High hopes and expectations gave way to defeat, shock, dejection and finally to pain, anger and destruction.
This was the 120-minute journey taken by Argentina’s national football team’s supporters who had gathered at a public square viewing area in Buenos Aires, to watch the final 2014 FIFA World Cup match between Argentina and Germany. Chaos erupted after Argentina lost to Germany.
Who publicly vents their frustration through riotous acts of violence and hooliganism because of a loss?
Before we rush to condemn the fans’ behavior, it’s important to consider what may have led them to do what they did. In today’s world, success is highly overrated. We celebrate those who come first, conquer (however we define that), make it big, win awards and medals, achieve in one way or other. It’s all about positive feelings, positive emotions and positive labels.
On the other hand, we look down upon those who have suffered defeat, loss and humiliation. For them, it’s negative, negative, negative – feelings, emotions and labels. They’re not good enough, they’ve failed, lost, let themselves and us down.
So it’s shame, shame, shame!
And so for Argentina’s fans, theirs was not just a case of lawlessness. They were simply projecting on the outside what they were going through on the inside – their pain and disappointment. But, one may – nay, SHOULD – ask whether the fans could have displayed their feelings of loss differently.
After all, with no exception, we go through loss and defeat at different times in our lives.
- Does that give us the license to take to the streets every time we lose and generally make other people’s lives miserable in the process? Especially when the loss is so intense, it’s palpable.
- Or, do we have a choice as to how to respond to loss?
To quote a popular saying, we need to win with humility and lose with grace. But, what does it mean to lose with grace? In this post, I share a 3-step process that one can follow.
3-Steps to Winning With Humility and Losing With Grace
1) Accept That You Have Lost
Once you’ve lost, you’ve lost. You can’t wish the loss away. And you can’t turn back the clock, to translate the loss into a win. So, admit that you’ve lost. Allow yourself to come to terms with your loss and grieve if you must.
Argentina’s loss to Germany was boldly summed up by Joao Cuenca, who has an Argentine father and a Brazilian mother:
“This was a trauma. We were going to be able to leave singing songs in victory with the glory of the Cup. What happened is nothing short of a disaster.”
Ouch! The good news is that facing your loss and pain head on makes it much easier for the healing process to begin.
2) Learn All You Can
At one time or other, you will lose. It’s just a matter of time. And each loss has a lesson embedded in it.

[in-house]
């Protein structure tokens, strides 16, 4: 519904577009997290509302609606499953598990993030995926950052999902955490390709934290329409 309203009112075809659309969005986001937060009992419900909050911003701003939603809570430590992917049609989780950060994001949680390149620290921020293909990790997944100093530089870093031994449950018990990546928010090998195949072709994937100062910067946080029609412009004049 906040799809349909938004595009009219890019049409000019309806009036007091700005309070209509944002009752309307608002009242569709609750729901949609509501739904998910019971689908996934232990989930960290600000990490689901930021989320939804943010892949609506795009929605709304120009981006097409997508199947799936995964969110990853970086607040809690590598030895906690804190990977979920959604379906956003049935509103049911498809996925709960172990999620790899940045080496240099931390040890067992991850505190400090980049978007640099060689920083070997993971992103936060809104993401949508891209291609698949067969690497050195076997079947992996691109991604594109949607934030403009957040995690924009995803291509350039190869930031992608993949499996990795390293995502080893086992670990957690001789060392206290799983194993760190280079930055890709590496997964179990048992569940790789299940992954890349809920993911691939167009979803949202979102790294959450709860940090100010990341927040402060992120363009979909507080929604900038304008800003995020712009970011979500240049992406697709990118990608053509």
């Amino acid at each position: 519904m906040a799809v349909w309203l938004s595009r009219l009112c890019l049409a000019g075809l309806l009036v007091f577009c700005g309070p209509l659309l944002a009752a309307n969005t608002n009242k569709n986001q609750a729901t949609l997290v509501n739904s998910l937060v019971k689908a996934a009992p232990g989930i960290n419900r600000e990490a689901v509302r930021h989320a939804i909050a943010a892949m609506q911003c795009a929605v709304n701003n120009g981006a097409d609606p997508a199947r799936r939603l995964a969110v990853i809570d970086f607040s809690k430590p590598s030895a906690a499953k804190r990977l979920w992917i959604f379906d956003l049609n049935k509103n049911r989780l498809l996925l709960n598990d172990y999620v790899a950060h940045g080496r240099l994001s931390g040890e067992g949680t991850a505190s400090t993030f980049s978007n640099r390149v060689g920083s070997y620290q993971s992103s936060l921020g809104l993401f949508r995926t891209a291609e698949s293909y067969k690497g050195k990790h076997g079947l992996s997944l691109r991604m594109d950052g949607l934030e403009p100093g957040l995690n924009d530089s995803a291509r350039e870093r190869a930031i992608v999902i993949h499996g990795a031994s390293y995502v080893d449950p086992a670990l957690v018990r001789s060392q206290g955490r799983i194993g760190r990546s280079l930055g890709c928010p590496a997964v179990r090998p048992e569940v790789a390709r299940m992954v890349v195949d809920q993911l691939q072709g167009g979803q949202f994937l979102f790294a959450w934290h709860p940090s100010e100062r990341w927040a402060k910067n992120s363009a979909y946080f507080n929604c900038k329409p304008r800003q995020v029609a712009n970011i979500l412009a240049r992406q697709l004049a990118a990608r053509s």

- Ask yourself what you can take away from the experience and make it work for you.
- Don’t waste your loss.
- The good news is that losing does not make you a loser.
- It’s an experience, not a state.
- So, make it your aim to learn all you can from any and every loss.
- Drawing lessons can help you emerge a stronger, better person.
- Apply those lessons to future pursuits, to improve your chances of succeeding then.
Internationally recognized leadership expert, speaker, coach and author, John Maxwell says in his book Sometimes You Win Sometimes You Learn, that winning isn’t everything, but learning is. Don’t waste your experiences whether it’s a win or a loss. Learn from both.
3) Move On
Easier said than done, but you must. Don’t camp where you lost the game – for if you do, you’ll waste the chance to get ready for your next big opportunity. Guard against what Abraham Graham Bell, the late Scottish scientist, inventor, engineer and innovator warned about:
“When one door closes another door opens, but we so often look so long and so regretfully upon the closed door, that we do not see the ones which open for us.”
You have to make the decision to keep moving through other open doors. You never know – your next win may be far greater than your last loss. As long as you’re alive, keep moving.
Leading Through Loss
Indeed, better days lie ahead if you accept your past losses, learn from them and move on to seize future opportunities. This lesson applies in sports, family, business, community and in life.
How do you currently deal with loss in your life? Does it make the situation better or worse? How could you respond to losses more effectively?
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Filed under: Authentic Leadership, Emotionally Intelligent Leadership, Leadership Lessons Learned, Leading & Developing Other Leaders, Practical Steps to Influence | Tagged: Attitude, business, communication, emotional intelligence, leadership | Leave a comment »